There are many children in Africa who cannot go to school and get an education, because they cannot afford it. You are getting it free here in Barbados; so take advantage of it.
This was the important message Kenyan Sandra Ochieng-Springer had for students of Good Shepherd Primary School as they celebrated African Awareness Day.
Ochieng-Springer, who has made Barbados her home for the last ten years, was speaking to the students about the various aspects of her country, including its culture, infrastructure and people, when she made the pivotal point that due to financial difficulties, many students could not go to school because their parents just could not send them.
“I feel that sometimes when people get things over a period of time, they just become complacent and they take it for granted. I am not saying that everybody in Africa doesn’t get these opportunities, but because of the size that it has, not everyone gets to have the opportunity.
“I am encouraging the little children to recognize what they have and take advantage of it because a lot of people would like to have what they have and they don’t have it,” she said.
Meanwhile, the Kenyan also urged the young charges to have an appreciation for the African continent, from which their black ancestors came.
“I don’t want to downplay the fact that you are Caribbean people and you have your own culture and things that you have developed over time that you should be proud of.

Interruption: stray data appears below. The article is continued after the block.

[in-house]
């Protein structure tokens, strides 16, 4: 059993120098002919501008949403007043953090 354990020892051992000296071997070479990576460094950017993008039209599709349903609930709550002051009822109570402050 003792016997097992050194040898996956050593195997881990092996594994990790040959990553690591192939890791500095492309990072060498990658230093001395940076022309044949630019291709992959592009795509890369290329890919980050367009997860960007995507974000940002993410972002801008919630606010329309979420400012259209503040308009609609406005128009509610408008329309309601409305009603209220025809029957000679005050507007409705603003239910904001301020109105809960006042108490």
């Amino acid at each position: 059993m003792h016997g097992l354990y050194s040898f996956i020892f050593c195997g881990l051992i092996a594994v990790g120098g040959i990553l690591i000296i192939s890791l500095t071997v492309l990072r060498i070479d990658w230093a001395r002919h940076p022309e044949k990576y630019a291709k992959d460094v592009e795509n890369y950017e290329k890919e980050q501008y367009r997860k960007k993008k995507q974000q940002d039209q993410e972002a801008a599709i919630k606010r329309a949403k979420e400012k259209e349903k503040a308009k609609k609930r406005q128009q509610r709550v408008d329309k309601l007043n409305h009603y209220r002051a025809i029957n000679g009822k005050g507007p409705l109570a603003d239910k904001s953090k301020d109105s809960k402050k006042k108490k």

“But I mean to get here, you came from somewhere, and there are persons that went through a lot for you to build on the culture that you have. If you have an appreciation for where you come from, you will better appreciate where you are at now and where you want to go.”
The students were excited and expressed keen interest when the Kenyan showed them various artefacts from Africa, including a wooden water bottle, a mat used to sit on and eat and a wrap. She also answered questions from students, which included what school she attended in Kenya, and why some Africans ate various foods with their hands, among others.
Meanwhile, Karen Lynch, one of the teachers responsible for planning the activity at the school, told Barbados TODAY that this was the first year the school had hosted it, out of the need for students to be exposed to their African heritage and culture. She said she believed that as Barbados, like other parts of the world, enjoyed the luxury of modern day living, “we are forgetting our past”.
Nevertheless, she said the students’ response to the activity which coincided with Black History Month was delightful as majority of the population were dressed in African clothing. The students were also exposed to various other presentations about Africa from Barbadians who have visited or have a special interest in the continent.
“It is important to remember your past and to know who you are so we decided that it was important to reintroduce the students to aspects of African life,” Lynch said.